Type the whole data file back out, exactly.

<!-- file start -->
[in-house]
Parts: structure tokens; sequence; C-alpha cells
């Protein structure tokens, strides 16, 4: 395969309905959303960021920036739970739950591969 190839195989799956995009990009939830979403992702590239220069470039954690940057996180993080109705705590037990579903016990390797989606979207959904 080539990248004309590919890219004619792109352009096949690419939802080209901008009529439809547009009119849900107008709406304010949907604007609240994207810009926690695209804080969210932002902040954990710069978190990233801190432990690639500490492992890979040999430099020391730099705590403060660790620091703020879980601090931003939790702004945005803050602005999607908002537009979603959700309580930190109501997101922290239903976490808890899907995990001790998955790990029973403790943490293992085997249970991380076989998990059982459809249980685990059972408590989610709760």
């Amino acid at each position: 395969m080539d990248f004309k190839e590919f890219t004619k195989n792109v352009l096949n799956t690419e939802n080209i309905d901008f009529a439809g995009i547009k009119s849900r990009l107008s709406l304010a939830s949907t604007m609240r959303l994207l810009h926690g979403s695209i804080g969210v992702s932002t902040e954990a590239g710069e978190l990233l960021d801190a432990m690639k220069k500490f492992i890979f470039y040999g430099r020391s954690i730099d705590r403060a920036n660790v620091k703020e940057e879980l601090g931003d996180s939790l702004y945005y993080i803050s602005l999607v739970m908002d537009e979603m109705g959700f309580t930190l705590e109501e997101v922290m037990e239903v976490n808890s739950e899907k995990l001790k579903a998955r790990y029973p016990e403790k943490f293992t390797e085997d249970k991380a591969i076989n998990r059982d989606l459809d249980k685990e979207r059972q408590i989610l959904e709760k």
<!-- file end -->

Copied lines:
[in-house]
Parts: structure tokens; sequence; C-alpha cells
């Protein structure tokens, strides 16, 4: 395969309905959303960021920036739970739950591969 190839195989799956995009990009939830979403992702590239220069470039954690940057996180993080109705705590037990579903016990390797989606979207959904 080539990248004309590919890219004619792109352009096949690419939802080209901008009529439809547009009119849900107008709406304010949907604007609240994207810009926690695209804080969210932002902040954990710069978190990233801190432990690639500490492992890979040999430099020391730099705590403060660790620091703020879980601090931003939790702004945005803050602005999607908002537009979603959700309580930190109501997101922290239903976490808890899907995990001790998955790990029973403790943490293992085997249970991380076989998990059982459809249980685990059972408590989610709760």
């Amino acid at each position: 395969m080539d990248f004309k190839e590919f890219t004619k195989n792109v352009l096949n799956t690419e939802n080209i309905d901008f009529a439809g995009i547009k009119s849900r990009l107008s709406l304010a939830s949907t604007m609240r959303l994207l810009h926690g979403s695209i804080g969210v992702s932002t902040e954990a590239g710069e978190l990233l960021d801190a432990m690639k220069k500490f492992i890979f470039y040999g430099r020391s954690i730099d705590r403060a920036n660790v620091k703020e940057e879980l601090g931003d996180s939790l702004y945005y993080i803050s602005l999607v739970m908002d537009e979603m109705g959700f309580t930190l705590e109501e997101v922290m037990e239903v976490n808890s739950e899907k995990l001790k579903a998955r790990y029973p016990e403790k943490f293992t390797e085997d249970k991380a591969i076989n998990r059982d989606l459809d249980k685990e979207r059972q408590i989610l959904e709760k």